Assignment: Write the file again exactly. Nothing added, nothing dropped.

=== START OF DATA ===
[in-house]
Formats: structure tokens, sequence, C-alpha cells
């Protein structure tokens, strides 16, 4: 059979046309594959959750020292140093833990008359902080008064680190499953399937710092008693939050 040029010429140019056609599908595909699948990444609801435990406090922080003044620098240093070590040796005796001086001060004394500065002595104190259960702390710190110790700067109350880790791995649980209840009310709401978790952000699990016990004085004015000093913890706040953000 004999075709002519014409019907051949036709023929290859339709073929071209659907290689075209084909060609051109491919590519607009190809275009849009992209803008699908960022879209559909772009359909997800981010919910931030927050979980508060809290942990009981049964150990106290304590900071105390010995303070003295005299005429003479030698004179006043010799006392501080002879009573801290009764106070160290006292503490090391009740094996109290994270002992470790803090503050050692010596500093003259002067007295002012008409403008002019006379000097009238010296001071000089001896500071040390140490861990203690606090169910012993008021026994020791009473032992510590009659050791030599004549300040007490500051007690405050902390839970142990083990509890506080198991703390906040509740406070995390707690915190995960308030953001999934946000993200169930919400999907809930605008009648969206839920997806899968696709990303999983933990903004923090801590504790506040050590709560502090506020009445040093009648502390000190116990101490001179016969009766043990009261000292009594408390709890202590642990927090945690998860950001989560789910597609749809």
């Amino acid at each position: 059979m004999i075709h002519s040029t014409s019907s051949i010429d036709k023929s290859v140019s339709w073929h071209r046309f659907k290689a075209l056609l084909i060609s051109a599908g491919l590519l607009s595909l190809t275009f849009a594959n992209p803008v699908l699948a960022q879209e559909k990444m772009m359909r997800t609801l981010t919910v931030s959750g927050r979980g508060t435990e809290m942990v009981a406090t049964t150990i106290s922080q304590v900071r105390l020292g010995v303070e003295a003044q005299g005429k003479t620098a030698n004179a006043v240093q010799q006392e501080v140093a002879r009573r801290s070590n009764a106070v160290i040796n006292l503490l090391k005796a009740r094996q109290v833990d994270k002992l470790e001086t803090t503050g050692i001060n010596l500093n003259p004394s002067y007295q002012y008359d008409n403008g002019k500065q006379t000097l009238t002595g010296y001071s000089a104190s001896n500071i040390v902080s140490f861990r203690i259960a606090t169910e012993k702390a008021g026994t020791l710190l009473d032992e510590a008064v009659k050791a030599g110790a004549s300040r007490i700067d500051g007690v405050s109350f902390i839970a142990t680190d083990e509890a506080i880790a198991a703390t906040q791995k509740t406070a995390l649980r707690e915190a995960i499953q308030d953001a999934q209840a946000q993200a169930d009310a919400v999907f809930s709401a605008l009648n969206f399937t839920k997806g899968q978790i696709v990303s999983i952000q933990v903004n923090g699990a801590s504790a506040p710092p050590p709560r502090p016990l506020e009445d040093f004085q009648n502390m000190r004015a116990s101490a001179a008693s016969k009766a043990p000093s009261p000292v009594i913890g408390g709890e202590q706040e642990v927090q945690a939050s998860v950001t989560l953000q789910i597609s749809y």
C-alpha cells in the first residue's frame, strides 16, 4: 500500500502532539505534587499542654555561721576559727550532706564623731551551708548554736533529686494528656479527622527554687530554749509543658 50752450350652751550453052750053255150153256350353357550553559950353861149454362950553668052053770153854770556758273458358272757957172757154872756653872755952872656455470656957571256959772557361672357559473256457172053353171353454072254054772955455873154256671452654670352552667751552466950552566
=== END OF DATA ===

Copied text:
[in-house]
Formats: structure tokens, sequence, C-alpha cells
């Protein structure tokens, strides 16, 4: 059979046309594959959750020292140093833990008359902080008064680190499953399937710092008693939050 040029010429140019056609599908595909699948990444609801435990406090922080003044620098240093070590040796005796001086001060004394500065002595104190259960702390710190110790700067109350880790791995649980209840009310709401978790952000699990016990004085004015000093913890706040953000 004999075709002519014409019907051949036709023929290859339709073929071209659907290689075209084909060609051109491919590519607009190809275009849009992209803008699908960022879209559909772009359909997800981010919910931030927050979980508060809290942990009981049964150990106290304590900071105390010995303070003295005299005429003479030698004179006043010799006392501080002879009573801290009764106070160290006292503490090391009740094996109290994270002992470790803090503050050692010596500093003259002067007295002012008409403008002019006379000097009238010296001071000089001896500071040390140490861990203690606090169910012993008021026994020791009473032992510590009659050791030599004549300040007490500051007690405050902390839970142990083990509890506080198991703390906040509740406070995390707690915190995960308030953001999934946000993200169930919400999907809930605008009648969206839920997806899968696709990303999983933990903004923090801590504790506040050590709560502090506020009445040093009648502390000190116990101490001179016969009766043990009261000292009594408390709890202590642990927090945690998860950001989560789910597609749809």
């Amino acid at each position: 059979m004999i075709h002519s040029t014409s019907s051949i010429d036709k023929s290859v140019s339709w073929h071209r046309f659907k290689a075209l056609l084909i060609s051109a599908g491919l590519l607009s595909l190809t275009f849009a594959n992209p803008v699908l699948a960022q879209e559909k990444m772009m359909r997800t609801l981010t919910v931030s959750g927050r979980g508060t435990e809290m942990v009981a406090t049964t150990i106290s922080q304590v900071r105390l020292g010995v303070e003295a003044q005299g005429k003479t620098a030698n004179a006043v240093q010799q006392e501080v140093a002879r009573r801290s070590n009764a106070v160290i040796n006292l503490l090391k005796a009740r094996q109290v833990d994270k002992l470790e001086t803090t503050g050692i001060n010596l500093n003259p004394s002067y007295q002012y008359d008409n403008g002019k500065q006379t000097l009238t002595g010296y001071s000089a104190s001896n500071i040390v902080s140490f861990r203690i259960a606090t169910e012993k702390a008021g026994t020791l710190l009473d032992e510590a008064v009659k050791a030599g110790a004549s300040r007490i700067d500051g007690v405050s109350f902390i839970a142990t680190d083990e509890a506080i880790a198991a703390t906040q791995k509740t406070a995390l649980r707690e915190a995960i499953q308030d953001a999934q209840a946000q993200a169930d009310a919400v999907f809930s709401a605008l009648n969206f399937t839920k997806g899968q978790i696709v990303s999983i952000q933990v903004n923090g699990a801590s504790a506040p710092p050590p709560r502090p016990l506020e009445d040093f004085q009648n502390m000190r004015a116990s101490a001179a008693s016969k009766a043990p000093s009261p000292v009594i913890g408390g709890e202590q706040e642990v927090q945690a939050s998860v950001t989560l953000q789910i597609s749809y």
C-alpha cells in the first residue's frame, strides 16, 4: 500500500502532539505534587499542654555561721576559727550532706564623731551551708548554736533529686494528656479527622527554687530554749509543658 50752450350652751550453052750053255150153256350353357550553559950353861149454362950553668052053770153854770556758273458358272757957172757154872756653872755952872656455470656957571256959772557361672357559473256457172053353171353454072254054772955455873154256671452654670352552667751552466950552566